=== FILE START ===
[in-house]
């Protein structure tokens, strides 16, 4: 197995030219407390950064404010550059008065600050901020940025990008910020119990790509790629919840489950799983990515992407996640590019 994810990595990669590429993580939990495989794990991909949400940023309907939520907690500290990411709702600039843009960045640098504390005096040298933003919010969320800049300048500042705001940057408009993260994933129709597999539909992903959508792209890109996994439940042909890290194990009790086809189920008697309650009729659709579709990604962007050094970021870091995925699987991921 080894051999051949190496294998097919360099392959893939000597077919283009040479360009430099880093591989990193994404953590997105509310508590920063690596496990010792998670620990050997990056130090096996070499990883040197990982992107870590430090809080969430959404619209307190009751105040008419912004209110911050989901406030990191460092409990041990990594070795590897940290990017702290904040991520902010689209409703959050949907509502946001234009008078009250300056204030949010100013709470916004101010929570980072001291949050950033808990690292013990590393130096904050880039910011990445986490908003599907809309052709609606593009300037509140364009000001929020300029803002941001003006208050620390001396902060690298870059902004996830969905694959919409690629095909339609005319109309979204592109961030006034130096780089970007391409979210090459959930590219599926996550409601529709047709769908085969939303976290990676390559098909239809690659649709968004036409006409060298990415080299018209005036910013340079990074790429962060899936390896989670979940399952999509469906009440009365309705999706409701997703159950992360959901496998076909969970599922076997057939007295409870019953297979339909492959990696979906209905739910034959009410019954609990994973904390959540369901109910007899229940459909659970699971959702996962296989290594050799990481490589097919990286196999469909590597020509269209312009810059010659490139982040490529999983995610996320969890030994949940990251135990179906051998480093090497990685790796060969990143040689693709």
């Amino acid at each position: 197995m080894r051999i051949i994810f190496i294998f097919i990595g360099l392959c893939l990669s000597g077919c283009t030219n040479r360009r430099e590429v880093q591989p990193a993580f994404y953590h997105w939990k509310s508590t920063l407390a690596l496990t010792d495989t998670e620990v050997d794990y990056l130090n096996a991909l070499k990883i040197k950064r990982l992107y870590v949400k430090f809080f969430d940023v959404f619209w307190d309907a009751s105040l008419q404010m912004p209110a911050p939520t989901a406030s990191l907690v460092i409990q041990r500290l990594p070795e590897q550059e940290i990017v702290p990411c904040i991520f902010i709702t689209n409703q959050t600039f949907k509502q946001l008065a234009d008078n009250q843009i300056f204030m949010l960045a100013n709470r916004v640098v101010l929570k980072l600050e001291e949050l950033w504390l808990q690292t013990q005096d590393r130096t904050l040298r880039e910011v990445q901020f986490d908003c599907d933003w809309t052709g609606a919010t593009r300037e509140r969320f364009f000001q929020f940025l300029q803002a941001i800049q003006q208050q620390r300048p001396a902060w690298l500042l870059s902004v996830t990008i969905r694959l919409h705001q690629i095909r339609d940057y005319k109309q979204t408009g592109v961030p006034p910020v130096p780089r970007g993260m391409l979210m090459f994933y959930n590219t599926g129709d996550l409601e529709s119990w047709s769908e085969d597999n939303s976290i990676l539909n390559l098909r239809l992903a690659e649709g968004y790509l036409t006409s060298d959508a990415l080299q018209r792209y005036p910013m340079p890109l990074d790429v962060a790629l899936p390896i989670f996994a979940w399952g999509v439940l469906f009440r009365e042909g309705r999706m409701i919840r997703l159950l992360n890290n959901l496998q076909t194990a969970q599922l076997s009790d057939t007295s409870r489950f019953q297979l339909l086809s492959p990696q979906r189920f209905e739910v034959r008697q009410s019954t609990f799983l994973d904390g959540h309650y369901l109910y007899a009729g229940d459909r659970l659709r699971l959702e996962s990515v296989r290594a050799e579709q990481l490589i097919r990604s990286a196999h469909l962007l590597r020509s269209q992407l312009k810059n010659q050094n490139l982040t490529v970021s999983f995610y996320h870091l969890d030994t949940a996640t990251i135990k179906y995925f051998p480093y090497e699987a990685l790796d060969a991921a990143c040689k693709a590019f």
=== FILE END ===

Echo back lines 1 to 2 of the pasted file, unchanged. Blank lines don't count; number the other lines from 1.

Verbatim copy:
[in-house]
């Protein structure tokens, strides 16, 4: 197995030219407390950064404010550059008065600050901020940025990008910020119990790509790629919840489950799983990515992407996640590019 994810990595990669590429993580939990495989794990991909949400940023309907939520907690500290990411709702600039843009960045640098504390005096040298933003919010969320800049300048500042705001940057408009993260994933129709597999539909992903959508792209890109996994439940042909890290194990009790086809189920008697309650009729659709579709990604962007050094970021870091995925699987991921 080894051999051949190496294998097919360099392959893939000597077919283009040479360009430099880093591989990193994404953590997105509310508590920063690596496990010792998670620990050997990056130090096996070499990883040197990982992107870590430090809080969430959404619209307190009751105040008419912004209110911050989901406030990191460092409990041990990594070795590897940290990017702290904040991520902010689209409703959050949907509502946001234009008078009250300056204030949010100013709470916004101010929570980072001291949050950033808990690292013990590393130096904050880039910011990445986490908003599907809309052709609606593009300037509140364009000001929020300029803002941001003006208050620390001396902060690298870059902004996830969905694959919409690629095909339609005319109309979204592109961030006034130096780089970007391409979210090459959930590219599926996550409601529709047709769908085969939303976290990676390559098909239809690659649709968004036409006409060298990415080299018209005036910013340079990074790429962060899936390896989670979940399952999509469906009440009365309705999706409701997703159950992360959901496998076909969970599922076997057939007295409870019953297979339909492959990696979906209905739910034959009410019954609990994973904390959540369901109910007899229940459909659970699971959702996962296989290594050799990481490589097919990286196999469909590597020509269209312009810059010659490139982040490529999983995610996320969890030994949940990251135990179906051998480093090497990685790796060969990143040689693709």